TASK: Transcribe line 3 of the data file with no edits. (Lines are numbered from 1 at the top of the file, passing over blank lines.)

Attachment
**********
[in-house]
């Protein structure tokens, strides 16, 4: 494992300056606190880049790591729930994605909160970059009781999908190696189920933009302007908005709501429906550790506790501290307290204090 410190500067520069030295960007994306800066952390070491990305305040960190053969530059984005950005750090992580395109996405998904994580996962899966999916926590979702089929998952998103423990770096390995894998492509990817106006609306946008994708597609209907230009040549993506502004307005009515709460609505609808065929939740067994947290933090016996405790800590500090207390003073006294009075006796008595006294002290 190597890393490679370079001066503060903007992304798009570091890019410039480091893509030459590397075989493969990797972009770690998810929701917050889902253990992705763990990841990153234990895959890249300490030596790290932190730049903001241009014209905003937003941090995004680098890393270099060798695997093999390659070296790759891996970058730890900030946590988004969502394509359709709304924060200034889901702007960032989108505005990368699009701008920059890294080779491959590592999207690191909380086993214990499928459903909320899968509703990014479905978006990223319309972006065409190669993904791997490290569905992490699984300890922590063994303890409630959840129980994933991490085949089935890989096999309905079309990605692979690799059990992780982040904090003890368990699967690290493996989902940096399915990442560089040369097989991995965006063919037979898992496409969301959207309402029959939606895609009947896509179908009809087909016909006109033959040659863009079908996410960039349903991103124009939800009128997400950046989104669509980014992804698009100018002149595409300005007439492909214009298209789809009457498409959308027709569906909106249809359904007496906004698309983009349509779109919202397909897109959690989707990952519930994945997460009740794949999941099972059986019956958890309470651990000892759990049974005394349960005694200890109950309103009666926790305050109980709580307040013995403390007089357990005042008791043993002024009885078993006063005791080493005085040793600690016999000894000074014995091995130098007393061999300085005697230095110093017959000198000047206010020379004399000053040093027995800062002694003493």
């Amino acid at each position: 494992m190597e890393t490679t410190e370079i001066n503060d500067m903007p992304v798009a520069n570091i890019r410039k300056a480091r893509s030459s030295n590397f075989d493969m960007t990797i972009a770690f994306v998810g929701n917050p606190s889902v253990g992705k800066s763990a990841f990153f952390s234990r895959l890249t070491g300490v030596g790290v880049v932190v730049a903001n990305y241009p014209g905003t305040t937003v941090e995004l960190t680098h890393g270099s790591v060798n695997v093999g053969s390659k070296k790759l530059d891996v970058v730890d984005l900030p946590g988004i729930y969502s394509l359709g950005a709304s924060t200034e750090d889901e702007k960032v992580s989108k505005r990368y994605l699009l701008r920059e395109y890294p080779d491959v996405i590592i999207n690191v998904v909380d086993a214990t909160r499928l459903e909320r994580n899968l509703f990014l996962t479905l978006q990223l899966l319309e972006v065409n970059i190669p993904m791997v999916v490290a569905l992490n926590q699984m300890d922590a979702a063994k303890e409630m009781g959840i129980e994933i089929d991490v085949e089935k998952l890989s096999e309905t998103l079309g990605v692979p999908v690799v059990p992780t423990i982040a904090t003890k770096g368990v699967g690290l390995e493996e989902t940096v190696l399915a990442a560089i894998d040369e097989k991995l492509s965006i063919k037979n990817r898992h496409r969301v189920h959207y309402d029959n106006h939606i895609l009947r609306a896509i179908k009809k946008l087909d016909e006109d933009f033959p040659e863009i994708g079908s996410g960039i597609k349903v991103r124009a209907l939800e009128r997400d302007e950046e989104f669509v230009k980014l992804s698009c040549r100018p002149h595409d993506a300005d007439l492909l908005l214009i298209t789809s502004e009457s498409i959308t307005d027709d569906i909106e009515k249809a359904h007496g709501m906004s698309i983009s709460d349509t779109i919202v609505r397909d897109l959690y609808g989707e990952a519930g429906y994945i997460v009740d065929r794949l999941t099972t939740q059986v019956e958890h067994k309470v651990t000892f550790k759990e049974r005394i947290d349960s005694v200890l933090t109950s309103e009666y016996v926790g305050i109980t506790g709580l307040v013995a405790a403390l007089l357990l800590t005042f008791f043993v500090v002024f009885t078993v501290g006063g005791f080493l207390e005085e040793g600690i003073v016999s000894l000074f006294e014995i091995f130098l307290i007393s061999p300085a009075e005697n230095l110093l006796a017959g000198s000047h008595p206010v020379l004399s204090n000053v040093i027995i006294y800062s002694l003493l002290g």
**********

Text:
């Amino acid at each position: 494992m190597e890393t490679t410190e370079i001066n503060d500067m903007p992304v798009a520069n570091i890019r410039k300056a480091r893509s030459s030295n590397f075989d493969m960007t990797i972009a770690f994306v998810g929701n917050p606190s889902v253990g992705k800066s763990a990841f990153f952390s234990r895959l890249t070491g300490v030596g790290v880049v932190v730049a903001n990305y241009p014209g905003t305040t937003v941090e995004l960190t680098h890393g270099s790591v060798n695997v093999g053969s390659k070296k790759l530059d891996v970058v730890d984005l900030p946590g988004i729930y969502s394509l359709g950005a709304s924060t200034e750090d889901e702007k960032v992580s989108k505005r990368y994605l699009l701008r920059e395109y890294p080779d491959v996405i590592i999207n690191v998904v909380d086993a214990t909160r499928l459903e909320r994580n899968l509703f990014l996962t479905l978006q990223l899966l319309e972006v065409n970059i190669p993904m791997v999916v490290a569905l992490n926590q699984m300890d922590a979702a063994k303890e409630m009781g959840i129980e994933i089929d991490v085949e089935k998952l890989s096999e309905t998103l079309g990605v692979p999908v690799v059990p992780t423990i982040a904090t003890k770096g368990v699967g690290l390995e493996e989902t940096v190696l399915a990442a560089i894998d040369e097989k991995l492509s965006i063919k037979n990817r898992h496409r969301v189920h959207y309402d029959n106006h939606i895609l009947r609306a896509i179908k009809k946008l087909d016909e006109d933009f033959p040659e863009i994708g079908s996410g960039i597609k349903v991103r124009a209907l939800e009128r997400d302007e950046e989104f669509v230009k980014l992804s698009c040549r100018p002149h595409d993506a300005d007439l492909l908005l214009i298209t789809s502004e009457s498409i959308t307005d027709d569906i909106e009515k249809a359904h007496g709501m906004s698309i983009s709460d349509t779109i919202v609505r397909d897109l959690y609808g989707e990952a519930g429906y994945i997460v009740d065929r794949l999941t099972t939740q059986v019956e958890h067994k309470v651990t000892f550790k759990e049974r005394i947290d349960s005694v200890l933090t109950s309103e009666y016996v926790g305050i109980t506790g709580l307040v013995a405790a403390l007089l357990l800590t005042f008791f043993v500090v002024f009885t078993v501290g006063g005791f080493l207390e005085e040793g600690i003073v016999s000894l000074f006294e014995i091995f130098l307290i007393s061999p300085a009075e005697n230095l110093l006796a017959g000198s000047h008595p206010v020379l004399s204090n000053v040093i027995i006294y800062s002694l003493l002290g």